The image, left, shows the result of a poll on TheJournal.ie which ran last Tuesday: the question was whether Ireland follow the UK’s lead in blocking online porn? And the results show a slight majority (54%) against doing so. This comes in the wake of proposals from UK Prime Minister David Cameron to compel internet service providers to block pornographic material by default.
To the age old question “will no-one please think of the children?“, Cameron (perhaps rather cynically) rushes to answer: “I will”:
I want Britain to be the best place to raise a family. … Where children are allowed to be children. … Protecting the most vulnerable in our society; protecting innocence; protecting childhood itself. … I will do whatever it takes to keep our children safe.
Predictably, there were calls for similar Irish developments. The Minister for Communications, Energy and Natural Resources, Pat Rabbitte, has blown cold then hot then cold again on the issue. Writing in TheJournal.ie, Ashley Balbirnie, Chief Executive of the Irish Society for the Prevention of Cruelty to Children (the ISPCC), is very critical of Rabbitte’s vacillation, and makes the case for following Cameron’s lead:
… viewing graphic and violent pornographic material online is extremely harmful to children and we believe strongly that introducing such filters in Ireland is an option worth at least some serious consideration.
We have been here before with calls that “something must be done” and doubtless we will be again. But many of Cameron’s legislative proposals may be neither necessary nor possible, whether in the UK or in the Ireland. In the UK, section 63 of the Criminal Justice & Immigration Act 2008 already goes a long way to doing what Cameron said he wants; in Ireland, the Child Trafficking and Pornography Act, 1998 is similar; European Union case-law seems to prevent the kind of filtering upon which the detail of some of Cameron’s proposals rely, detail which it is notoriously difficult to get right. However, beyond the headline, Cameron’s plan is authoritarian and ill-conceived; the reach of this kind of technology can be extended and over-extended very quickly and easily to other content; it will simply drive the already-illegal material further underground; and it probably won’t work in its avowed aim to help children.
These developments come hot on the heels of the Oireachtas Joint Committee on Transport and Communications conclusions the previous week that the Office for Internet Safety does not adequately deal with the issue – though I think the Committee was overly-critical of the OIS. In any event, the Committee recommended that there should instead be a single body co-ordinating the regulation of social media content. Other recommendations include:
Despite age restrictions put in place by social media companies, many children are opening accounts on social media platforms. The Committee recommends that, where this has been identified, the relevant company must be swift in closing the account and taking down all information in relation to it. …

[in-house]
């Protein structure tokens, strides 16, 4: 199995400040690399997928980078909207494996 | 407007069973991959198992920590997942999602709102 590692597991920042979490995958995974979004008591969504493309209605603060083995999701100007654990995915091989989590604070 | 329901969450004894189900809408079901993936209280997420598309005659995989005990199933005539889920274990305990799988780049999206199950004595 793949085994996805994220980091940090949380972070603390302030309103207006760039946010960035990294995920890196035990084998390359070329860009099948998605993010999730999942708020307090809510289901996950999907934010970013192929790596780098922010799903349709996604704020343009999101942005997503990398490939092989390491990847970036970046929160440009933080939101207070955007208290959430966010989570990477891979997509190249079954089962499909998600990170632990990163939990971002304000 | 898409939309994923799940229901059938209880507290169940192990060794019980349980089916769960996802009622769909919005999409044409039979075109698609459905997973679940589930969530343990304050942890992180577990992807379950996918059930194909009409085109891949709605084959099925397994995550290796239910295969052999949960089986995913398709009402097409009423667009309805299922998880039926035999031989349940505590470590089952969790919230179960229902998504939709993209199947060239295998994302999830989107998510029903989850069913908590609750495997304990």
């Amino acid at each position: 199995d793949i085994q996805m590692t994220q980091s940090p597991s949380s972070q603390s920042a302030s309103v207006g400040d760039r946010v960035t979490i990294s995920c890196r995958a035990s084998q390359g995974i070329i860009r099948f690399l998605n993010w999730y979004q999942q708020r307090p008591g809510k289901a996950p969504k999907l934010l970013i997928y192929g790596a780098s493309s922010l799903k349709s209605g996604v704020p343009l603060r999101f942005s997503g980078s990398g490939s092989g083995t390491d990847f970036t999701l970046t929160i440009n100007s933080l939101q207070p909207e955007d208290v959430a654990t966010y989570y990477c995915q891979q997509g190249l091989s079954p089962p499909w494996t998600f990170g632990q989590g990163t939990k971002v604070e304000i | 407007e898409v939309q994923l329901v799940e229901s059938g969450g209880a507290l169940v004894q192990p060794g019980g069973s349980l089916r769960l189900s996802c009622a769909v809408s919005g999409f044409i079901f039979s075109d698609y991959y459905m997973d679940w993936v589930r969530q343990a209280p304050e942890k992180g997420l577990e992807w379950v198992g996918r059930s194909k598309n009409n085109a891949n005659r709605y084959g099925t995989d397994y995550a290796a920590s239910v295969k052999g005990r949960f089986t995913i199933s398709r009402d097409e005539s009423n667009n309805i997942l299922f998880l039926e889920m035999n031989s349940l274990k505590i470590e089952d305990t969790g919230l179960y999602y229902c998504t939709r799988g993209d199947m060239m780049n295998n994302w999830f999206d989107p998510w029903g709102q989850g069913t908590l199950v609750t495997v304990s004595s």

The Committee recommends that Child Protection Guidelines incorporate guidance for all professionals working with children, to aid them if they encounter issues relating to cyberbullying and inappropriate use of social media.
The Committee recommends supporting and reiterating the recommendation[s] contained in the Action Plan on Bullying …
The Committee recommends that employers be made aware of the importance of introducing a social media policy, i.e. outlining what constitutes cyberbullying and what actions will be taken if there is a breach of such a policy. Employers should be aware that cyberbullying falls within the term “harassment” and Section 10 of the Non-fatal Offences Against the Person Act 1997 may apply in such cases. …
The Committee recommends that more emphasis be placed on educating parents, teachers and children on how to safely use social media. …
The following day, a Canadian report on Cyberbullying and the Non-consensual Distribution of Intimate Images, completed last month, was published. It recommended that Canadian law be amended to modernize certain existing offences to deal with harassment through electronic media, as well as the investigative powers for law enforcement, to ensure that all acts of cyberbullying carried out through the use of new technologies can be effectively investigated and prosecuted. It also concluded that there is gap in the criminal law on the issue of the non-consensual distribution of intimate images, and therefore recommended a new criminal offence addressing the issue. Section 5 of the Irish report also looked at the currently applicable legislative provisions; but, in the event, the Committee did not make any recommendations relating to reform of the criminal law.